Right away! Not necessarily bc of the stash issue but bc as a pp mentioned it will encourage milk production and you will need it. Even the best pump cannot get as much out of the breast as a baby. SO pumping moms have to basically overproduce in order to extract enough. I was told to pump for 15 min after every feeding. That SO did not happen. Feedings in the beginning can take a long time. So let's say I started nursing her at 1. I might not finish until 1:30. She has to eat again at 3. And I'm supposed to sit there and pump until 1:45? Noooooooo thanks. But pumping once a day worked for me. I did it in the morning bc that's when I had the most extra milk. This time around I'll probably try to do it twice a day bc more would have been better. FWIW the ladies I know who DID pump for 15 min after every feeding for the first few weeks had an AWESOME milk supply.

2.) When do you feel is the best time to start giving baby a bottle of expressed milk? I don't want to cause nipple confusion but it's important to me to have enough time to really get her used to the bottle before she absolutly has to take one. My nephew refused bottles to the point that if you gave him a bottle he'd put himself to sleep so you'd stop trying to give it to him. My SIL ended up not being able to go back to work because he would only take the breast. This is not an option for me for right now.

There's no magic number. You want breastfeeding to be well established and the latch to be successful. You will know when that happens. In the beginning breastfeeding is HARD work. It takes a lot of effort and after each feeding you feel this sense of "whew! that was tough and i'm kinda glad it's over but hurray for another successful feeding!" And then at some point, you both click and it becomes easy. You will find yourself yanking up your shirt, popping a boob in her mouth, she latches immediately, you flip channels for 5-10 min and then she's done and full. And you will have this epiphany like "oh hey this used to be really hard but now it's super easy!" And THAT is when you can introduce anything you want to and it'll make no difference. Booby-babies aren't gonna give up a warm, yummy booby for a piece of plastic.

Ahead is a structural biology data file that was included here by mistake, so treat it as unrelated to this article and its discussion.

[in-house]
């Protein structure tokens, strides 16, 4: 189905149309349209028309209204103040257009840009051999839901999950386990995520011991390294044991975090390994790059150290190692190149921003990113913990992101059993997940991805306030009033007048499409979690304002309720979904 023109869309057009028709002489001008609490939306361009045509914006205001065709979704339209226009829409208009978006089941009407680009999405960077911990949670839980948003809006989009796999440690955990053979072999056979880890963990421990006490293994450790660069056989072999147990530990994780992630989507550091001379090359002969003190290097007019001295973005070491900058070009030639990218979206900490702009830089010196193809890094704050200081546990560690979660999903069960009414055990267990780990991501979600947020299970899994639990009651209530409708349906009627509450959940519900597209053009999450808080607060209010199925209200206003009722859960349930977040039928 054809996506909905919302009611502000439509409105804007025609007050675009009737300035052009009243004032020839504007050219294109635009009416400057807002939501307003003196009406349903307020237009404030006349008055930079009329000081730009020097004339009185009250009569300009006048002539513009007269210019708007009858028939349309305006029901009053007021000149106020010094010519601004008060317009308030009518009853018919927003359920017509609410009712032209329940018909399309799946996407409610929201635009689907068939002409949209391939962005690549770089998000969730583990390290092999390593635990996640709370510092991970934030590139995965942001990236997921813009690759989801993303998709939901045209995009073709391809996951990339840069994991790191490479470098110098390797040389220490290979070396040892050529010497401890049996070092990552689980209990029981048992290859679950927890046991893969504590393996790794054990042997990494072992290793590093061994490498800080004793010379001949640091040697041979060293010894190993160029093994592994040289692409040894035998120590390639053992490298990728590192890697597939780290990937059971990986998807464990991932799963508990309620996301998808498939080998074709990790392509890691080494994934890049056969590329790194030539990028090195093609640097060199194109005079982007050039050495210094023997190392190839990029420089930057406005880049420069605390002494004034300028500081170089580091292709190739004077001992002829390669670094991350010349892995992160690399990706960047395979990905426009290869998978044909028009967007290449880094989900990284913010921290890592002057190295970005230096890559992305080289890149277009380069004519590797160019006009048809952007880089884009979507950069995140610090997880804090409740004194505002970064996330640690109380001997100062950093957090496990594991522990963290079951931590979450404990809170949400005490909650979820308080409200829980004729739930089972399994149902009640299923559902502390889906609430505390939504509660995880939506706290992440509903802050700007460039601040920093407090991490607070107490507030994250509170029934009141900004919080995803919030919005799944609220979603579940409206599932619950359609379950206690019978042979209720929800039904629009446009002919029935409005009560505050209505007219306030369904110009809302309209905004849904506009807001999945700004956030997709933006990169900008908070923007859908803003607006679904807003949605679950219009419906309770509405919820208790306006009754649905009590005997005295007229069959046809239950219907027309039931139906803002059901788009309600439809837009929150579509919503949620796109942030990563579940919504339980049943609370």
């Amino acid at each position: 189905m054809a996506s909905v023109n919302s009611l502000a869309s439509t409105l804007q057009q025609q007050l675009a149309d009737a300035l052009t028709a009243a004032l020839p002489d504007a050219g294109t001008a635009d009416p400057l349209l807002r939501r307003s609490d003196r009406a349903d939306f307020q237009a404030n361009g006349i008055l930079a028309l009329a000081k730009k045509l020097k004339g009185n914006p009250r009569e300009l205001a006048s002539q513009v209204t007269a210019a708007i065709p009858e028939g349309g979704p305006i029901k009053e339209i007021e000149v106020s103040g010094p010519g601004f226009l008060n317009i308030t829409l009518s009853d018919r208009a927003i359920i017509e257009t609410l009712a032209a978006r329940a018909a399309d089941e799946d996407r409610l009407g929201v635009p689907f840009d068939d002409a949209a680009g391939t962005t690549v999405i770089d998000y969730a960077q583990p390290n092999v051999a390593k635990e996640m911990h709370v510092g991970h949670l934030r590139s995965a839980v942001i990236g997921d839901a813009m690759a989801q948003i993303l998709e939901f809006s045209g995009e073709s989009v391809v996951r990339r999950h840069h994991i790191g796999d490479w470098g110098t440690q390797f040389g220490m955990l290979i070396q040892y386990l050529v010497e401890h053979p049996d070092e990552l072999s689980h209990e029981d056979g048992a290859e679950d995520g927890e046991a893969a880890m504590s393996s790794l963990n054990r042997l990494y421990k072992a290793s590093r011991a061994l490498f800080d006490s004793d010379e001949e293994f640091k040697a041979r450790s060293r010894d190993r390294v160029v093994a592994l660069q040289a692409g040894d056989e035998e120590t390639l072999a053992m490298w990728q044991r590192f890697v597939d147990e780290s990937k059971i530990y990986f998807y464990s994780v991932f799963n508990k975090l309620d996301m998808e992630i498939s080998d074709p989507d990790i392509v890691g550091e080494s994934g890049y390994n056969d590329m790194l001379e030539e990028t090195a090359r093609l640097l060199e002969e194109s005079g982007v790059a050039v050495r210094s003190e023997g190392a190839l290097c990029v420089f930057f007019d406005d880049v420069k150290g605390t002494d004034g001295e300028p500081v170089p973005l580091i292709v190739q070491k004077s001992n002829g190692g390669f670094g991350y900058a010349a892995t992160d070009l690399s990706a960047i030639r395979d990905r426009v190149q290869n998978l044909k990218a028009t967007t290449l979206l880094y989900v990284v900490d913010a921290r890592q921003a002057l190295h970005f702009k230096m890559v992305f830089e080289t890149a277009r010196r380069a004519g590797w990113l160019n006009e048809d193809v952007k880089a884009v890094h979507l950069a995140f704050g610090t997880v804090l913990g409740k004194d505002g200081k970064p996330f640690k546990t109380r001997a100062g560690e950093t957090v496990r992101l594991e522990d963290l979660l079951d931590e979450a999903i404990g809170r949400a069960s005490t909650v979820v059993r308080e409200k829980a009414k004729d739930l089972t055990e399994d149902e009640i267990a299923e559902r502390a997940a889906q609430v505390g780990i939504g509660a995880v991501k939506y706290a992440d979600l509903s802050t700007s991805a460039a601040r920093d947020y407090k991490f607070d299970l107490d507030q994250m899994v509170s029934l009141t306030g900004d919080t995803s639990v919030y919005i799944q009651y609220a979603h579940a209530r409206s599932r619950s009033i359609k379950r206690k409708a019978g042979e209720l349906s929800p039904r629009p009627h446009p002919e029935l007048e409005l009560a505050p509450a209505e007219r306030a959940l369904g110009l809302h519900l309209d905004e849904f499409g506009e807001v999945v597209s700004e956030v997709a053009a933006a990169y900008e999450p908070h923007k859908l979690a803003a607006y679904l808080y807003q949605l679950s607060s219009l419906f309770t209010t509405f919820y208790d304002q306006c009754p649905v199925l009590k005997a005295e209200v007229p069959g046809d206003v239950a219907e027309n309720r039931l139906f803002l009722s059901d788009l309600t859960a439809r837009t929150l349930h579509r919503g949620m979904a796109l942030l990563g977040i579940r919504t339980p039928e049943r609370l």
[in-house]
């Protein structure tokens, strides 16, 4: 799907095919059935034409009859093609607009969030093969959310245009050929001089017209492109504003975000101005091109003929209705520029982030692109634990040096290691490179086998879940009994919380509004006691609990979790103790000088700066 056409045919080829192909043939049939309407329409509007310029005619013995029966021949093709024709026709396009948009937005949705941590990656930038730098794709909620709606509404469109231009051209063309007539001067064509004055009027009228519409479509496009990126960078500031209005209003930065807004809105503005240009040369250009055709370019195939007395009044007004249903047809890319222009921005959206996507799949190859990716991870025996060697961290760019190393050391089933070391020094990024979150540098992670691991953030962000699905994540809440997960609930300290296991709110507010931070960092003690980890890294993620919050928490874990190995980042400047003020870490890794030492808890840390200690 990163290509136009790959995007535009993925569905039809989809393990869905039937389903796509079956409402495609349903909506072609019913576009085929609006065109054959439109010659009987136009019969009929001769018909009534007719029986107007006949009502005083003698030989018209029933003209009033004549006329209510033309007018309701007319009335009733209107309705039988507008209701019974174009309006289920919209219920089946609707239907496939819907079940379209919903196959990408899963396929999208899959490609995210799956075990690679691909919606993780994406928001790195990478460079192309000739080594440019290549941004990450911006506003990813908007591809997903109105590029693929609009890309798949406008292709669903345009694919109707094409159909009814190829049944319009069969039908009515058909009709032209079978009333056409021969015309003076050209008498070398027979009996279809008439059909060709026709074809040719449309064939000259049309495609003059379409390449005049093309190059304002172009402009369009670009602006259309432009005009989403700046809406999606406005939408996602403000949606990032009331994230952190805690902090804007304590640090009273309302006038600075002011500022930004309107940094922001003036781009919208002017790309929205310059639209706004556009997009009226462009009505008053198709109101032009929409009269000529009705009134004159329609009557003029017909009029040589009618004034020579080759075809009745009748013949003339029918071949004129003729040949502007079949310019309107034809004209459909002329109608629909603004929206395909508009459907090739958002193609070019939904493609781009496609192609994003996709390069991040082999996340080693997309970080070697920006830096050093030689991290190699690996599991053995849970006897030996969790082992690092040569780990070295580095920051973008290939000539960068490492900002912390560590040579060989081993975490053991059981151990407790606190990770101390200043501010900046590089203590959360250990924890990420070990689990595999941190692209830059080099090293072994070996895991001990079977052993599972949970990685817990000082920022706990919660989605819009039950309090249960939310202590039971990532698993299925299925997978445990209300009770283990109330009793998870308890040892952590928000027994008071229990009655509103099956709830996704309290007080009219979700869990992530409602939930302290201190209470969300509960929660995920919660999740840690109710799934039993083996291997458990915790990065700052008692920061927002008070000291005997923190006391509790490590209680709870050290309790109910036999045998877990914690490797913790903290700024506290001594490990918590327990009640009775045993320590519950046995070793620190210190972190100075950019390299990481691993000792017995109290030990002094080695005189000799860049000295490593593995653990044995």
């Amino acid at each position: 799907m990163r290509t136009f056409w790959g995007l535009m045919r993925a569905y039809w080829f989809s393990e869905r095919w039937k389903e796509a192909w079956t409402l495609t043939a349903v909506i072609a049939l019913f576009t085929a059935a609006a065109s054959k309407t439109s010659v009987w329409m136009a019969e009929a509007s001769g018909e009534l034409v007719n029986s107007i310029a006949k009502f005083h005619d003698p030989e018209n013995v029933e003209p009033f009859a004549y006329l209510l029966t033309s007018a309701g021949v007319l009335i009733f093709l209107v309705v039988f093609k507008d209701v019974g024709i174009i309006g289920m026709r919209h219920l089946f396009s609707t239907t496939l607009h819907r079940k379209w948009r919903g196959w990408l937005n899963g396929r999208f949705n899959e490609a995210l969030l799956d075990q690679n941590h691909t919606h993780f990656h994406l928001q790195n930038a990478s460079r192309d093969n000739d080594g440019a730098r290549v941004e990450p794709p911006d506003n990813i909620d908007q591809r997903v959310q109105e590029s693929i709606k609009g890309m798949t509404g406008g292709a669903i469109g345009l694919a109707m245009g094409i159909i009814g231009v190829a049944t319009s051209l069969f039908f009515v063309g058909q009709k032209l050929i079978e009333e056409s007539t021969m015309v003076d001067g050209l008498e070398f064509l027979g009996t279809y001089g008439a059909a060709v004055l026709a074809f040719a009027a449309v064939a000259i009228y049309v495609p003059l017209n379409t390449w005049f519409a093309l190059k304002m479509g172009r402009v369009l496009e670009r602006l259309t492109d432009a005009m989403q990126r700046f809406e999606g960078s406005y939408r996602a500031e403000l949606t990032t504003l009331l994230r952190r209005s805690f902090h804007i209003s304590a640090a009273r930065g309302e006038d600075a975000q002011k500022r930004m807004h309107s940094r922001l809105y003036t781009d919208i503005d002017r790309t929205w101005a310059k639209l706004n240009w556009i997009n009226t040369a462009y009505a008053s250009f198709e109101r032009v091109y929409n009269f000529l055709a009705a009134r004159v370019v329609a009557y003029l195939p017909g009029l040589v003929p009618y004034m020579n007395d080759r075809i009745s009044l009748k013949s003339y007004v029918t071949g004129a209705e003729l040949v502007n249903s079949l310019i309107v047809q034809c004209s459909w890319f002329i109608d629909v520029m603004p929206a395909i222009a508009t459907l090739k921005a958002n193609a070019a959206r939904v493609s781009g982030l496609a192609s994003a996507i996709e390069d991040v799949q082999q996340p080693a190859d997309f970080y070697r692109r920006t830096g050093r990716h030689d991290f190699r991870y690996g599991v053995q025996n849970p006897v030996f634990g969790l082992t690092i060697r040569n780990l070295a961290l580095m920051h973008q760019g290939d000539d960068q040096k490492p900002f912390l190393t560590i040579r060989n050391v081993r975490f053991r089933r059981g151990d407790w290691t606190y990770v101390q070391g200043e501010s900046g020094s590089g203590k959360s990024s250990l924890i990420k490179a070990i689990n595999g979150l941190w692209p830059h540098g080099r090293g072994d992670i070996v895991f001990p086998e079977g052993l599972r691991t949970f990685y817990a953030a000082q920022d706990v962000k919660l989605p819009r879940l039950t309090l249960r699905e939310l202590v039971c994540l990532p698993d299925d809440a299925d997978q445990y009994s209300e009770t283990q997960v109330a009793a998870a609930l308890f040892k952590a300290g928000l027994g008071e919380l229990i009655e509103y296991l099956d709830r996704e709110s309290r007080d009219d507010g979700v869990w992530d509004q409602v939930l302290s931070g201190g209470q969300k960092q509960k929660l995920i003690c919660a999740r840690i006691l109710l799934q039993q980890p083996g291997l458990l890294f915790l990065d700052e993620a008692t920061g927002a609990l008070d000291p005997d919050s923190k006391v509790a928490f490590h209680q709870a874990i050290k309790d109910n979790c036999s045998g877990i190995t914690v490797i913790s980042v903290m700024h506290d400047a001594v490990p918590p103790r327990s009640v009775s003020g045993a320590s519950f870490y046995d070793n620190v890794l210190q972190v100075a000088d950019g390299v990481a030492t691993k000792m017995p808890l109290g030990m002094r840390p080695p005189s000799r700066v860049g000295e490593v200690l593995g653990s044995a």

3.) Who should introduce baby to the bottle? Should I be the one trying to bottle feed or would it be more benefical to have someone else do it, since DH and our daycare provider will be feeding her when I'm not around?

It kinda depends on the baby. My dd took to the bottle right away without any trouble and I was the one giving it to her. For a baby that initially doesn't want it, Mom should leave the house completely and let someone else try. You can't even be there bc if she smells you, she isn't gonna want that bottle. But if you're gone and she thinks it's the only source of food, she will be more likely to try it and realize that while it's not as awesome as Mommy, it'll do in a pinch.

Oh and this is just my own personal pet peeve - I think "nipple confusion" is a misleading term. Most babies who try a bottle too soon aren't confused - they're smart. Getting milk out of a boob takes WORK. With a bottle you just lay there and it drips in your mouth. All you have to do is swallow from time to time. Being a newborn is hard work and you're exhausted ALL the time. So if someone is gonna do all the work for you, why wouldn't you let them? And if someone demands you work for your dinner and all you have to do to earn the easy meal ticket is refuse to suckle, what baby in his right mind is gonna work at latching? Confusion my butt. More like laziness
Oh the nipple confusion thing reminds me. I remember reading that even as they get older stick with the "newborn sized" nipples on the bottle. That way it doesnt get TOO easy that they'd rather have a bottle instead.